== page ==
Global warming and careerism
ABC Four Corners ran an interesting show last night on the anti-science interest groups who dominate the formulation and official discussion of policy on global warming in Australia. Transcript here, along with discussion from Tim Lambert and Larvatus Prodeo.
What particularly interested me was the number of scientists who had been pushed out of CSIRO, or had left of their own volition, after being tightly censored in what they could say about global warming, and the emissions reductions that would be needed to stabilise the climate (the latter point is particularly sensitive since any actual number implies a target and government policy is opposed to targets).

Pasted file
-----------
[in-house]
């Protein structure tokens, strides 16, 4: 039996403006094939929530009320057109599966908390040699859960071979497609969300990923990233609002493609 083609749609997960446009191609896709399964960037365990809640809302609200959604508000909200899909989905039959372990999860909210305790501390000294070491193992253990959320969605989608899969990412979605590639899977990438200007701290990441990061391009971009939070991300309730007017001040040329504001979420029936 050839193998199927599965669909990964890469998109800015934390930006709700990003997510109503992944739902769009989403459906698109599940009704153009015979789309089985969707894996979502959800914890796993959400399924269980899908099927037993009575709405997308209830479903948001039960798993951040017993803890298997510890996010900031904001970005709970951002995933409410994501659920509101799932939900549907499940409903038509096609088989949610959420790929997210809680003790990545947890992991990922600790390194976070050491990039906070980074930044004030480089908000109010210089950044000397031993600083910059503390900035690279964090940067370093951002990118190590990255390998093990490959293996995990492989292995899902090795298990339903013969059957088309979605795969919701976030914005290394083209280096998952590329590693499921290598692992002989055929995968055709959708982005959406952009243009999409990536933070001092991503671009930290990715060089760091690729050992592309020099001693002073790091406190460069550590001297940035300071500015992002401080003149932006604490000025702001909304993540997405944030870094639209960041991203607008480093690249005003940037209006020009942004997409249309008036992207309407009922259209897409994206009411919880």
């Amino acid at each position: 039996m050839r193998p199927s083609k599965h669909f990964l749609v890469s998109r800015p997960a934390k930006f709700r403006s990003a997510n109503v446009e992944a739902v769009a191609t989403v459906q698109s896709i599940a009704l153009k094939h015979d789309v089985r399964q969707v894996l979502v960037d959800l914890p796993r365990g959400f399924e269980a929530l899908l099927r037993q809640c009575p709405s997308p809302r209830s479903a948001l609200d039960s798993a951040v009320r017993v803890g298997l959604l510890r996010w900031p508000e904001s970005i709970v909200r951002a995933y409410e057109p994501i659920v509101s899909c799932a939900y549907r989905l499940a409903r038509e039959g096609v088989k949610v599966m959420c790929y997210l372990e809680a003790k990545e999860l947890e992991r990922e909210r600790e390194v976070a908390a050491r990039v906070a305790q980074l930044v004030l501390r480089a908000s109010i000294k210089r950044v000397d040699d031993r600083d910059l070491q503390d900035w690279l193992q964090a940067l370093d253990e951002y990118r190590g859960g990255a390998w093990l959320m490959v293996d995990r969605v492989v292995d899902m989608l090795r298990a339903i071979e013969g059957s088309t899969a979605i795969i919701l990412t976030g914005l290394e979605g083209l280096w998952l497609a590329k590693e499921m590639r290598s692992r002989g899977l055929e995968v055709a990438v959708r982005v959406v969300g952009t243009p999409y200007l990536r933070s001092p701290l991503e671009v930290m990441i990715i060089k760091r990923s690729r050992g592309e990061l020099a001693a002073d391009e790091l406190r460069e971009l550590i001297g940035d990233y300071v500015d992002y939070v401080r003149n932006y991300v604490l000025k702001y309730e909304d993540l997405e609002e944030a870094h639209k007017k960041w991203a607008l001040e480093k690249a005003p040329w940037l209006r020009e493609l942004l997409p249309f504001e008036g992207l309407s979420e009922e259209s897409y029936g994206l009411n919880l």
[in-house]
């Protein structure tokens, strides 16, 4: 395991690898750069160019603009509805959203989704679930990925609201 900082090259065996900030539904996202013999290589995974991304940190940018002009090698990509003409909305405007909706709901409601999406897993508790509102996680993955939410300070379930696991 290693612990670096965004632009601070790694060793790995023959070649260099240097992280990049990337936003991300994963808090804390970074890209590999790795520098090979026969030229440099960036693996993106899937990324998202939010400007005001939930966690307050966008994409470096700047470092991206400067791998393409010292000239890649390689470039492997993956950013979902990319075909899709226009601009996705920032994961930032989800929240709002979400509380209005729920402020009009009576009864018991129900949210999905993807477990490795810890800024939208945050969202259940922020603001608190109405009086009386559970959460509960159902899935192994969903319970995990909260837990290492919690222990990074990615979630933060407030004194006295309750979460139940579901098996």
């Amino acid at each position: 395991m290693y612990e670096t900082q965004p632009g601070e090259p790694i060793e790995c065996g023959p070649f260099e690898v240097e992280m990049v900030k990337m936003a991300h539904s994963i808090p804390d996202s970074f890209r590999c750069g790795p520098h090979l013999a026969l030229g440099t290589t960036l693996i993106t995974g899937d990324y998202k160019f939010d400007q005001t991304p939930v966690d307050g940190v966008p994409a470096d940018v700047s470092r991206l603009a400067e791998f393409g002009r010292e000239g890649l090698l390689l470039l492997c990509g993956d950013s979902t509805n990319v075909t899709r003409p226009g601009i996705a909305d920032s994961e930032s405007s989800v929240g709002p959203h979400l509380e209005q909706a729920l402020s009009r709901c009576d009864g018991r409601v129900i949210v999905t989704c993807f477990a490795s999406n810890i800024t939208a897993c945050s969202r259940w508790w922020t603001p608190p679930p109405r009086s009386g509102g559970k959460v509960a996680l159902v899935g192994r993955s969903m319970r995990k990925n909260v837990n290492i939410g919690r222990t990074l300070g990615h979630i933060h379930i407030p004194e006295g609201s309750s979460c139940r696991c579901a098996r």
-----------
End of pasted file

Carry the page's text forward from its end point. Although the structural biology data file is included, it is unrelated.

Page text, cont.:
In particular, I was struck by the fact that global warming contrarians commonly explain the overwhelming support of climate scientists for the consensus view on anthropogenic global warming in terms of careerism. The contrarians say that if the scientists deviated from the dominant consensus, they would lose their jobs or their grant funding.
THe Four Corners report made it clear that, in Australia (as also in the US) the exact opposite is the truth. Speaking out in support of science on global warming is a very bad career move, at least for anyone employed by the government. In climate science, where the big organisations have been CSIRO and the Met Bureau, that constraint applies to most people working in the field.